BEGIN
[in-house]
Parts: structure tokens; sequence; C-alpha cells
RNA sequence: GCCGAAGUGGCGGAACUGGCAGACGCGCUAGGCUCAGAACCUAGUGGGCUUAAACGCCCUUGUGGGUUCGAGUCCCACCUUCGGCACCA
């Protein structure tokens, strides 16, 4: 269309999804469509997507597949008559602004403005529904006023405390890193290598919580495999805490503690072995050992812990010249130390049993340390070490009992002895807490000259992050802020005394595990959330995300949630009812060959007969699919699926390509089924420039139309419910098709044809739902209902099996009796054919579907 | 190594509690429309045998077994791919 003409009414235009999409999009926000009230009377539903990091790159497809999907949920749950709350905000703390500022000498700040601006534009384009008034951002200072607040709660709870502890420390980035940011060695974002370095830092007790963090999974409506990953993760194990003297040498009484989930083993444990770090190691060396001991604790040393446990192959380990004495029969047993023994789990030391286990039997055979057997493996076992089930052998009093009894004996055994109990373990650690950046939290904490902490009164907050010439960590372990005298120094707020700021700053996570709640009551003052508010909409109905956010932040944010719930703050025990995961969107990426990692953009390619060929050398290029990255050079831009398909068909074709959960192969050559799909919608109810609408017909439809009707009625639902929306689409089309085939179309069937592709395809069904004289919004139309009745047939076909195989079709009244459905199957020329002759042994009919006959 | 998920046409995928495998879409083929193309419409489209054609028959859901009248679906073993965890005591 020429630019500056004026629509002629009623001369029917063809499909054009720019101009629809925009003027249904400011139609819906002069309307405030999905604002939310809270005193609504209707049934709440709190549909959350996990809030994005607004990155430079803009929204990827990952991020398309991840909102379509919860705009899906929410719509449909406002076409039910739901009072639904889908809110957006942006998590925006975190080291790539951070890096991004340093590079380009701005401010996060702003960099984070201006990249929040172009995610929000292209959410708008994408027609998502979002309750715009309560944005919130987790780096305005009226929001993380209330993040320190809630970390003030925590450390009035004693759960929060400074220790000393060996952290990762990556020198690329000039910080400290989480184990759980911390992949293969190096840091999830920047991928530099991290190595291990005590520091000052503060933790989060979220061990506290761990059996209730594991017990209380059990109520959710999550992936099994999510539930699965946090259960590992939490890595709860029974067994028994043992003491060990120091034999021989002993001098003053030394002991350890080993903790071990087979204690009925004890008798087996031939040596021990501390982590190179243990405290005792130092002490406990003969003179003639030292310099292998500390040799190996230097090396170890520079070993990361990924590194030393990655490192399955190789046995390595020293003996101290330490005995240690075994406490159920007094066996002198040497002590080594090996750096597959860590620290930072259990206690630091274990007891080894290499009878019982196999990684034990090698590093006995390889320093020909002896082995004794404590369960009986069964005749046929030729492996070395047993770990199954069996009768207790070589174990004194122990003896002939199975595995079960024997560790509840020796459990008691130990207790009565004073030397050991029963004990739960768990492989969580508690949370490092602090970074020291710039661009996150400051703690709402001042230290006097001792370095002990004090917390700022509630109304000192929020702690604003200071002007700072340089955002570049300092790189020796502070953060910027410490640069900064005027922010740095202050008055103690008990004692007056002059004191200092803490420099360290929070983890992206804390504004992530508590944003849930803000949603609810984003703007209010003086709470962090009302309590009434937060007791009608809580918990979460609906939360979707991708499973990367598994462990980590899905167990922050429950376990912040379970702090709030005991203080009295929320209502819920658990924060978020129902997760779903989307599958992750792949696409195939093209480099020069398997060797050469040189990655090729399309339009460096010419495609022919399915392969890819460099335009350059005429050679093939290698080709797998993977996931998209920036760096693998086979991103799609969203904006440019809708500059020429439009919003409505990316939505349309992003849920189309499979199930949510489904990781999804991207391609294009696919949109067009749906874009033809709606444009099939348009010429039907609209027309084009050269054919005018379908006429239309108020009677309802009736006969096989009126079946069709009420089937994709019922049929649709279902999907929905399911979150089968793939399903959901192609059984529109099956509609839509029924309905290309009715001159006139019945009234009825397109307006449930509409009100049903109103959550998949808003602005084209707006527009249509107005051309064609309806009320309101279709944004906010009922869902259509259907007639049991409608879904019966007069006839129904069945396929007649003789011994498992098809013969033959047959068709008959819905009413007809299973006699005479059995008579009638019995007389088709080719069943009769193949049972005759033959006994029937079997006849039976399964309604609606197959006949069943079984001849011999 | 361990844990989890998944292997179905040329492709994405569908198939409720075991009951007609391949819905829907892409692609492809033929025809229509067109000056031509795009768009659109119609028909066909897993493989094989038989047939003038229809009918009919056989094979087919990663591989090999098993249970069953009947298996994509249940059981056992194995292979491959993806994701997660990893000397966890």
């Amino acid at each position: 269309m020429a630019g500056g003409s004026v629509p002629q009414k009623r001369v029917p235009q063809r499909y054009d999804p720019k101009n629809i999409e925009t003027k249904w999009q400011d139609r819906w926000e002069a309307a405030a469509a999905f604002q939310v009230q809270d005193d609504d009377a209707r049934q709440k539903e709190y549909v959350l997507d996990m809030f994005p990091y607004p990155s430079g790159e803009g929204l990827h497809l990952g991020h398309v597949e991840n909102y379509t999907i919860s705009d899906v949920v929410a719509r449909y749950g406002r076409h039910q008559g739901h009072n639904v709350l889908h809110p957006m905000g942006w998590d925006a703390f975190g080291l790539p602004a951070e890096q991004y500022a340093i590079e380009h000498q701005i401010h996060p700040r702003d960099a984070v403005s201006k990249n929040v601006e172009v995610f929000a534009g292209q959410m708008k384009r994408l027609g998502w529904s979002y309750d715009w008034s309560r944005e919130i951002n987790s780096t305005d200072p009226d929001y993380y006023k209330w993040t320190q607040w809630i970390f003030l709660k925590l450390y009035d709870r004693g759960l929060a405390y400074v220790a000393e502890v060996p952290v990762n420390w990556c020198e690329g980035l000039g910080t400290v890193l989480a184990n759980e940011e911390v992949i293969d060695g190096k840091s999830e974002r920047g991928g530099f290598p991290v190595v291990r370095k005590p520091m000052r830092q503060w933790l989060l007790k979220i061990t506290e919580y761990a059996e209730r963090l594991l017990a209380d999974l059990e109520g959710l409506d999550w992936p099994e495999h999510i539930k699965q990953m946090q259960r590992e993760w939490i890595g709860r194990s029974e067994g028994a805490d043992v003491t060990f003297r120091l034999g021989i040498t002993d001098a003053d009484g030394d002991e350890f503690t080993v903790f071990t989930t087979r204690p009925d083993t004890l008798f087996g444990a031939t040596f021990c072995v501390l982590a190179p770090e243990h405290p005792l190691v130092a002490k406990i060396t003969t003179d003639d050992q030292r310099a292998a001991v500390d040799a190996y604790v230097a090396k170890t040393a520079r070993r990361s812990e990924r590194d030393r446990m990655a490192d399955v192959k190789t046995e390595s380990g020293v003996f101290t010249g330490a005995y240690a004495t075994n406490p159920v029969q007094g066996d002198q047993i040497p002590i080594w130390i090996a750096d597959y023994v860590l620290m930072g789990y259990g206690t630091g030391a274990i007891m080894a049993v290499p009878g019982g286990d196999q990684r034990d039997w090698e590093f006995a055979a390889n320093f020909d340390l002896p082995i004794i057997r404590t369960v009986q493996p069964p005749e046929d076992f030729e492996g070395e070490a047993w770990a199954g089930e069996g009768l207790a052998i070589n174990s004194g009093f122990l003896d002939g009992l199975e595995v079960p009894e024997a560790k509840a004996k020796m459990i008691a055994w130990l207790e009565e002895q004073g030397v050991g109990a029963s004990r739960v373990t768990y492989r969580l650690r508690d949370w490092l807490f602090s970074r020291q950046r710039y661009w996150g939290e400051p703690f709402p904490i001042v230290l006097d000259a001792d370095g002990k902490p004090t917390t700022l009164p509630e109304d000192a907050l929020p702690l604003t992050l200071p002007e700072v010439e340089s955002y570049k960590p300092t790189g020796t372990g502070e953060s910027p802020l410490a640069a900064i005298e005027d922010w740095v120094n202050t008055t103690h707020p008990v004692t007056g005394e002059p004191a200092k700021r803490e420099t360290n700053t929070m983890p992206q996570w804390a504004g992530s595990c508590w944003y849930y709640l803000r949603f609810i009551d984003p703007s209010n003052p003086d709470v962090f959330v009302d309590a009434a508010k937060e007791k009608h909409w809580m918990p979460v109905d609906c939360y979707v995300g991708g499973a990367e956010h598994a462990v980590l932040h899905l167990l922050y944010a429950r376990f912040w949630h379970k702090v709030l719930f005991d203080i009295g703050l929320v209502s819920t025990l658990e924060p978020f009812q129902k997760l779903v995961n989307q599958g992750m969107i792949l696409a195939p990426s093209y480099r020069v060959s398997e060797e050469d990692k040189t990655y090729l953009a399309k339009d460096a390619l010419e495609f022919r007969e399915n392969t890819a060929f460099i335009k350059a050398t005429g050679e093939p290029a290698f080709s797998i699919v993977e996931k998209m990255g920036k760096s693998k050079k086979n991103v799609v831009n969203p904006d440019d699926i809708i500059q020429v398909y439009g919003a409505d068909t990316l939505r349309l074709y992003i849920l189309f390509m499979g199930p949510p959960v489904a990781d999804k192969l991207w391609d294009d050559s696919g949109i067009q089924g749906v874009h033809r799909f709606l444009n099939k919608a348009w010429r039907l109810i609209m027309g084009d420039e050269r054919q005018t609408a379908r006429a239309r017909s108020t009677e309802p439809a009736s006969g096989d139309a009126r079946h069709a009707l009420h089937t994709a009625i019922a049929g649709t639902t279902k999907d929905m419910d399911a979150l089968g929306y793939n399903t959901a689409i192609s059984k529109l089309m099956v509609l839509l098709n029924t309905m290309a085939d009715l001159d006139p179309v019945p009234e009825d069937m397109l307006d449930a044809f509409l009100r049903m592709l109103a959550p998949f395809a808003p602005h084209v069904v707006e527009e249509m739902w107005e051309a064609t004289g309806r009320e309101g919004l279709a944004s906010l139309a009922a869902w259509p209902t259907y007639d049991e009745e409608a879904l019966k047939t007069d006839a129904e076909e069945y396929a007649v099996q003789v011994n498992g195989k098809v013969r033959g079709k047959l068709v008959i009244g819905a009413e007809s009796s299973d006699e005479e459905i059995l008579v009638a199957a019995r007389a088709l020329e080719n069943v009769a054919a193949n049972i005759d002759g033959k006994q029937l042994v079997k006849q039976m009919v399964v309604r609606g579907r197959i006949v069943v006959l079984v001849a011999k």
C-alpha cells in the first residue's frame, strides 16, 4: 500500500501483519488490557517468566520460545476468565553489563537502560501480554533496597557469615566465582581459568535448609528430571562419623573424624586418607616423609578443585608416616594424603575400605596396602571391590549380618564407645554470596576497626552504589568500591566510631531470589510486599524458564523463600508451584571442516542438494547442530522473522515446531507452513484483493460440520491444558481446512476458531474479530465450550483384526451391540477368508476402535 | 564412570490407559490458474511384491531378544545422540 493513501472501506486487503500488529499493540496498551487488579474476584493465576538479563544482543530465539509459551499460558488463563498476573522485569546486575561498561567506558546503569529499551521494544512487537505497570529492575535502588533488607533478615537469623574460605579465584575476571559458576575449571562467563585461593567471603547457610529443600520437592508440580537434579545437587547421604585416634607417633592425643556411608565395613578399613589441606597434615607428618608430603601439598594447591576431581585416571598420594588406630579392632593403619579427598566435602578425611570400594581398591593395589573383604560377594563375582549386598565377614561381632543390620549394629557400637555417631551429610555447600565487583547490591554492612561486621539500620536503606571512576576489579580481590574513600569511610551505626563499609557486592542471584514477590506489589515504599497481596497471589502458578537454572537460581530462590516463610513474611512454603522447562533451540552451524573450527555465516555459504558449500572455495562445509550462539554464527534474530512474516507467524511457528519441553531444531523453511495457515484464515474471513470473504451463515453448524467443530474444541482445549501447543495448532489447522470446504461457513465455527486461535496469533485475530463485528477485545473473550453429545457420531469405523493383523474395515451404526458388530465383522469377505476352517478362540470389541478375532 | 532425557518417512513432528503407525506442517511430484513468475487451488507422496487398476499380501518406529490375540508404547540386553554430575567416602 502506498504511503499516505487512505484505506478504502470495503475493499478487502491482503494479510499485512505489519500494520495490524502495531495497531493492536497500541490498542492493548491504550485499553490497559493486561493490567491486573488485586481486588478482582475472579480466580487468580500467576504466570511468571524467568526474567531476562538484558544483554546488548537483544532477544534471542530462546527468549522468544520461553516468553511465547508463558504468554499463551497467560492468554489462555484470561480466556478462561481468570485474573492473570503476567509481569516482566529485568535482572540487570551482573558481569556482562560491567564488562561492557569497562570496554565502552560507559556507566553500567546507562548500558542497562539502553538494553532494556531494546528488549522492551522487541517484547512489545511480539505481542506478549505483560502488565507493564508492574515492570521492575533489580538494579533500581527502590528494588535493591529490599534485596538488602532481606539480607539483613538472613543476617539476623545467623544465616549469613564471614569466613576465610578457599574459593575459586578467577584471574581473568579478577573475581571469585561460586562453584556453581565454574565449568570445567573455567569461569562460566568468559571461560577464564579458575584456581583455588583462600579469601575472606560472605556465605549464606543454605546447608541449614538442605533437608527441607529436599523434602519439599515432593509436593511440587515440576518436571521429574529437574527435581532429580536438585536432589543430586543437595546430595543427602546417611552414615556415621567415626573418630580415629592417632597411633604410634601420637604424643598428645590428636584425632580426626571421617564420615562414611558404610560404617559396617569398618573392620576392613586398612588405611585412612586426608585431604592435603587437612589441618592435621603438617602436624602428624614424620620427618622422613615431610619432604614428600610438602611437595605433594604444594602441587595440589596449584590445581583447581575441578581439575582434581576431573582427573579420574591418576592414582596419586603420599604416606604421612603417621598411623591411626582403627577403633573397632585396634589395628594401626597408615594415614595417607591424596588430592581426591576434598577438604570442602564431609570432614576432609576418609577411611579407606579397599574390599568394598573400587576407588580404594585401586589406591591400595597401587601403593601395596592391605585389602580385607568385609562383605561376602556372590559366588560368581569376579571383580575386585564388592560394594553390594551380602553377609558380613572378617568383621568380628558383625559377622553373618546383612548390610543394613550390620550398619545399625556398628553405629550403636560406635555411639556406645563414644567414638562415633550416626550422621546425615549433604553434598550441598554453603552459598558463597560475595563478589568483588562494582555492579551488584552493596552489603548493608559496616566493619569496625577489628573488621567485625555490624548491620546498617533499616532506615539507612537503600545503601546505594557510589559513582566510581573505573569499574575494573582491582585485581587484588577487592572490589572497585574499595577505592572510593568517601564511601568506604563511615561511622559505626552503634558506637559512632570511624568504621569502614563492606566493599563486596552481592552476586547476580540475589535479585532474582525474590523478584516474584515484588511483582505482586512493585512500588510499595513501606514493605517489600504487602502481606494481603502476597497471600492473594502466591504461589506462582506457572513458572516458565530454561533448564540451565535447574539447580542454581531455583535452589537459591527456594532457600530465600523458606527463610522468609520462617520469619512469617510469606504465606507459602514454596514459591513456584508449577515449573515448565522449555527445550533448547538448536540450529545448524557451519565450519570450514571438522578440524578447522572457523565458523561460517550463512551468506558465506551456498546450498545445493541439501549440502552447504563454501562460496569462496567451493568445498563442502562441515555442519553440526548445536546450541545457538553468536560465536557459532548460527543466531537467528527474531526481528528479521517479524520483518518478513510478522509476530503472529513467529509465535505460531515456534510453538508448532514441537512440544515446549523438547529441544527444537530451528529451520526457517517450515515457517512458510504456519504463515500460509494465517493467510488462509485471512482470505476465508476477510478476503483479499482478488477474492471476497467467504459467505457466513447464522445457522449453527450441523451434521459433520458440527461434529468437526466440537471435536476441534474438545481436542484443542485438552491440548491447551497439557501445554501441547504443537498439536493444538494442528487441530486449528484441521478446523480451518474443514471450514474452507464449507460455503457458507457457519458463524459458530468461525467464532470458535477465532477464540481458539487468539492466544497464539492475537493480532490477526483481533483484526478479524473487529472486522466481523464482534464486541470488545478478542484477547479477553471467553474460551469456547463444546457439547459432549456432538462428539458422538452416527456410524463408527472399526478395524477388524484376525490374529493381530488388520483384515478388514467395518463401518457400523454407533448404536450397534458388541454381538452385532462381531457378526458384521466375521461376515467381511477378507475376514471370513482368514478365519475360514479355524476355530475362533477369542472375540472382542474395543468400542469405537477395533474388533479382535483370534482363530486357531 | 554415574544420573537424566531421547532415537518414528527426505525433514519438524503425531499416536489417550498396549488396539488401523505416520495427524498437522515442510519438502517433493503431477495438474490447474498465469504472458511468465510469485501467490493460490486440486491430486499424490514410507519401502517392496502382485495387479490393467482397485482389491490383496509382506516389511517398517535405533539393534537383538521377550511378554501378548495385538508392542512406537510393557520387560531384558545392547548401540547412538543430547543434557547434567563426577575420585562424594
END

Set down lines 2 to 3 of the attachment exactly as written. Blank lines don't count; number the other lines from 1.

Parts: structure tokens; sequence; C-alpha cells
RNA sequence: GCCGAAGUGGCGGAACUGGCAGACGCGCUAGGCUCAGAACCUAGUGGGCUUAAACGCCCUUGUGGGUUCGAGUCCCACCUUCGGCACCA